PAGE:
A librarian from the Carleton Place Public Library posted a thoughtful comment on yesterday’s blog post, mentioning that marketing often seems like it’s “preaching to the choir,” and that the people who are already using the library are the ones paying the most attention to our marketing efforts.

Reaching people who aren’t “part of the choir,” i.e., part of our existing user base, is the heart of what we’re all interested in when it comes to marketing and libraries. We want to raise awareness of our brand and the services we have to offer; we want to get those services into the hands of our community members as passionately as Coca-Cola wants to sell soft drinks, and we want our funders and stakeholders to recognize that we’re providing a valuable and worthwhile service.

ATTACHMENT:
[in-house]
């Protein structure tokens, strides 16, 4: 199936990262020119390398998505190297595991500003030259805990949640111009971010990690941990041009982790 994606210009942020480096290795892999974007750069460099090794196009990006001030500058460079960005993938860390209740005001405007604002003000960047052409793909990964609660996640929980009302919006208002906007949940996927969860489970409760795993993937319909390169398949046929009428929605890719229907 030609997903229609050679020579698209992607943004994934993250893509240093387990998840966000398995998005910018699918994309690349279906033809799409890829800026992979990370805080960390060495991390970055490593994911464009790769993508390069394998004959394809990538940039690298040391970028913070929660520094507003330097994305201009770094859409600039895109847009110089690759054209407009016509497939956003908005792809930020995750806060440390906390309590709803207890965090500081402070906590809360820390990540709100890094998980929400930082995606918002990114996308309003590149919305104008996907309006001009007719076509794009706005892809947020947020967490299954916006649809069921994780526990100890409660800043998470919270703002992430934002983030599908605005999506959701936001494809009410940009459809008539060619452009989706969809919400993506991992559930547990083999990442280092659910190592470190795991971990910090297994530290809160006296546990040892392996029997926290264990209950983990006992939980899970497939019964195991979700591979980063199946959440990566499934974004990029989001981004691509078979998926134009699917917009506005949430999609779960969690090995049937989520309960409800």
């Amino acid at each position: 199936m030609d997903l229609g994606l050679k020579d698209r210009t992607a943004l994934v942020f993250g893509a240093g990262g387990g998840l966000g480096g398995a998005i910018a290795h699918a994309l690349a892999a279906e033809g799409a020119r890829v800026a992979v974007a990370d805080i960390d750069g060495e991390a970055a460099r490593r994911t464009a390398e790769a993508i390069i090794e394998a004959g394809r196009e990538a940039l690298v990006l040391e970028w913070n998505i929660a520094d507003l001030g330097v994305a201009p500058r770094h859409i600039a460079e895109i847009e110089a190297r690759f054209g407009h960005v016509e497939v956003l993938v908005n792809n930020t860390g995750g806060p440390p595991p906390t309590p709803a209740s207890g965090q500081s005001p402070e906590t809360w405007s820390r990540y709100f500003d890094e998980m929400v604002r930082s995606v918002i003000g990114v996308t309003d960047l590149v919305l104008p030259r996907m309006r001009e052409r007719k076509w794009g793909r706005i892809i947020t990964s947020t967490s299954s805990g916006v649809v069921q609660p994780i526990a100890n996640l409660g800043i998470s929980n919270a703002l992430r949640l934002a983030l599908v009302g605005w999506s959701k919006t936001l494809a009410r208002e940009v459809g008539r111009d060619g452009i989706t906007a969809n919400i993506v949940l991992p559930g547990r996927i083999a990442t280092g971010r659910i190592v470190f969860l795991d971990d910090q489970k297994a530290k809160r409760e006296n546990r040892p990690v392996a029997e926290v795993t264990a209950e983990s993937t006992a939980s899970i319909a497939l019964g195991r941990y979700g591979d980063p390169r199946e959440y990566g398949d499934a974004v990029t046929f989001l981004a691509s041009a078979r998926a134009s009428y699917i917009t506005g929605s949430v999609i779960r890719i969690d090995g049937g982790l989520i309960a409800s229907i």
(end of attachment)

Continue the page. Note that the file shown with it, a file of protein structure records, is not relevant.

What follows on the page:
I think that’s the fundamental challenge facing libraries with regard to marketing today. We used to lived in a world where we didn’t have to do anything to be valued: there was mom, apple pie, and the library. Today our competition isn’t just big box bookstores and NetFlix, it’s every other thing that our patrons could be doing with their time instead of coming to the library – and they have lots of possibilities. We need research to find out where they are, advertising to reach them, and great service to keep them as part of the family.